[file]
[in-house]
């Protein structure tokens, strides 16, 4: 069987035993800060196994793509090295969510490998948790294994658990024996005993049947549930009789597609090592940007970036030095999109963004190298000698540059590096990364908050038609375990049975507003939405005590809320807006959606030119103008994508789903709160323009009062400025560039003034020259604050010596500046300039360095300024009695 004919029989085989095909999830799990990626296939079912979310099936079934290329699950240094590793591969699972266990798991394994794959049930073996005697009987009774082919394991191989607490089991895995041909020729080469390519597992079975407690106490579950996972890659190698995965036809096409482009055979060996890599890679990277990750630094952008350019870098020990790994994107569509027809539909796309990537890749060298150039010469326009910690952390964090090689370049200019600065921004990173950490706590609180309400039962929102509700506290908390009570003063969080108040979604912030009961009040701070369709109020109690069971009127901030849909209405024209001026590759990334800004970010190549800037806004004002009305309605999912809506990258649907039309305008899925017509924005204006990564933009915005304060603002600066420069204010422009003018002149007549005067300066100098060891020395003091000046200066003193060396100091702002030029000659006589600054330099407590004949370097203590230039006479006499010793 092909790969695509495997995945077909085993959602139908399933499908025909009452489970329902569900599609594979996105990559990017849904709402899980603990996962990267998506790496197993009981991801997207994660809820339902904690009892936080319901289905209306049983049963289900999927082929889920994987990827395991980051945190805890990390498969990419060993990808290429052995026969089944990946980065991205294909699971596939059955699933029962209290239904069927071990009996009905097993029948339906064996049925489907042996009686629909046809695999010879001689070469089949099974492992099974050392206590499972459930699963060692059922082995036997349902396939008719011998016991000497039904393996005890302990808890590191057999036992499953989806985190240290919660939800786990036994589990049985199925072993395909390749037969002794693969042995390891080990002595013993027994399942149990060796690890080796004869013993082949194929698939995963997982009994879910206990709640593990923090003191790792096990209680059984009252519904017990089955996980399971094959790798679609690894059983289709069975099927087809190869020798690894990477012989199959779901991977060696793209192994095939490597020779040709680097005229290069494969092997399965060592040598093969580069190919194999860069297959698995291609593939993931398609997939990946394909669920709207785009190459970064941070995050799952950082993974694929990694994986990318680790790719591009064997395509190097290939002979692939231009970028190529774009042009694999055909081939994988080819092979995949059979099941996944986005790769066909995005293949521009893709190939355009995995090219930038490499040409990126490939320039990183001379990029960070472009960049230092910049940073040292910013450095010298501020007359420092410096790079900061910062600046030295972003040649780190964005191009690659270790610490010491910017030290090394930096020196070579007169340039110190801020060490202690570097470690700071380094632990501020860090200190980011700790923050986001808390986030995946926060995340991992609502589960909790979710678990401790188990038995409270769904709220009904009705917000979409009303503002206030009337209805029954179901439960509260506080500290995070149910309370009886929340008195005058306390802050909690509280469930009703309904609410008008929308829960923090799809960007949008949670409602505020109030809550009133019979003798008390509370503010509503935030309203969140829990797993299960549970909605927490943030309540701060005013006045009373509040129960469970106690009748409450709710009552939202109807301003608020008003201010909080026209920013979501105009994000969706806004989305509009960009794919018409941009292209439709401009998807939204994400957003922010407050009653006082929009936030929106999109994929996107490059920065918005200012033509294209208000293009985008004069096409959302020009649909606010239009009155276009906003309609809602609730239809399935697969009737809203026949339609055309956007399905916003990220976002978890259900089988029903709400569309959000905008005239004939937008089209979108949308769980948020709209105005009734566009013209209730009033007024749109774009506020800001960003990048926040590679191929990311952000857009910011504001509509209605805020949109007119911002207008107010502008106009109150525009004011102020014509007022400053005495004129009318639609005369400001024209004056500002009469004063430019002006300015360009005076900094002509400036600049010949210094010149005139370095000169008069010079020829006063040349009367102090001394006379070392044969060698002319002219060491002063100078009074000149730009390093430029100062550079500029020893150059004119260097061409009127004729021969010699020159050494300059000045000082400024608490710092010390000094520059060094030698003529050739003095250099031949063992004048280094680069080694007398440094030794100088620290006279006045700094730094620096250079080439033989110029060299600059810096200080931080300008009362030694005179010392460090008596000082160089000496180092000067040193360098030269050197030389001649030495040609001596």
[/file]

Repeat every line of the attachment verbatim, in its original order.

[in-house]
């Protein structure tokens, strides 16, 4: 069987035993800060196994793509090295969510490998948790294994658990024996005993049947549930009789597609090592940007970036030095999109963004190298000698540059590096990364908050038609375990049975507003939405005590809320807006959606030119103008994508789903709160323009009062400025560039003034020259604050010596500046300039360095300024009695 004919029989085989095909999830799990990626296939079912979310099936079934290329699950240094590793591969699972266990798991394994794959049930073996005697009987009774082919394991191989607490089991895995041909020729080469390519597992079975407690106490579950996972890659190698995965036809096409482009055979060996890599890679990277990750630094952008350019870098020990790994994107569509027809539909796309990537890749060298150039010469326009910690952390964090090689370049200019600065921004990173950490706590609180309400039962929102509700506290908390009570003063969080108040979604912030009961009040701070369709109020109690069971009127901030849909209405024209001026590759990334800004970010190549800037806004004002009305309605999912809506990258649907039309305008899925017509924005204006990564933009915005304060603002600066420069204010422009003018002149007549005067300066100098060891020395003091000046200066003193060396100091702002030029000659006589600054330099407590004949370097203590230039006479006499010793 092909790969695509495997995945077909085993959602139908399933499908025909009452489970329902569900599609594979996105990559990017849904709402899980603990996962990267998506790496197993009981991801997207994660809820339902904690009892936080319901289905209306049983049963289900999927082929889920994987990827395991980051945190805890990390498969990419060993990808290429052995026969089944990946980065991205294909699971596939059955699933029962209290239904069927071990009996009905097993029948339906064996049925489907042996009686629909046809695999010879001689070469089949099974492992099974050392206590499972459930699963060692059922082995036997349902396939008719011998016991000497039904393996005890302990808890590191057999036992499953989806985190240290919660939800786990036994589990049985199925072993395909390749037969002794693969042995390891080990002595013993027994399942149990060796690890080796004869013993082949194929698939995963997982009994879910206990709640593990923090003191790792096990209680059984009252519904017990089955996980399971094959790798679609690894059983289709069975099927087809190869020798690894990477012989199959779901991977060696793209192994095939490597020779040709680097005229290069494969092997399965060592040598093969580069190919194999860069297959698995291609593939993931398609997939990946394909669920709207785009190459970064941070995050799952950082993974694929990694994986990318680790790719591009064997395509190097290939002979692939231009970028190529774009042009694999055909081939994988080819092979995949059979099941996944986005790769066909995005293949521009893709190939355009995995090219930038490499040409990126490939320039990183001379990029960070472009960049230092910049940073040292910013450095010298501020007359420092410096790079900061910062600046030295972003040649780190964005191009690659270790610490010491910017030290090394930096020196070579007169340039110190801020060490202690570097470690700071380094632990501020860090200190980011700790923050986001808390986030995946926060995340991992609502589960909790979710678990401790188990038995409270769904709220009904009705917000979409009303503002206030009337209805029954179901439960509260506080500290995070149910309370009886929340008195005058306390802050909690509280469930009703309904609410008008929308829960923090799809960007949008949670409602505020109030809550009133019979003798008390509370503010509503935030309203969140829990797993299960549970909605927490943030309540701060005013006045009373509040129960469970106690009748409450709710009552939202109807301003608020008003201010909080026209920013979501105009994000969706806004989305509009960009794919018409941009292209439709401009998807939204994400957003922010407050009653006082929009936030929106999109994929996107490059920065918005200012033509294209208000293009985008004069096409959302020009649909606010239009009155276009906003309609809602609730239809399935697969009737809203026949339609055309956007399905916003990220976002978890259900089988029903709400569309959000905008005239004939937008089209979108949308769980948020709209105005009734566009013209209730009033007024749109774009506020800001960003990048926040590679191929990311952000857009910011504001509509209605805020949109007119911002207008107010502008106009109150525009004011102020014509007022400053005495004129009318639609005369400001024209004056500002009469004063430019002006300015360009005076900094002509400036600049010949210094010149005139370095000169008069010079020829006063040349009367102090001394006379070392044969060698002319002219060491002063100078009074000149730009390093430029100062550079500029020893150059004119260097061409009127004729021969010699020159050494300059000045000082400024608490710092010390000094520059060094030698003529050739003095250099031949063992004048280094680069080694007398440094030794100088620290006279006045700094730094620096250079080439033989110029060299600059810096200080931080300008009362030694005179010392460090008596000082160089000496180092000067040193360098030269050197030389001649030495040609001596």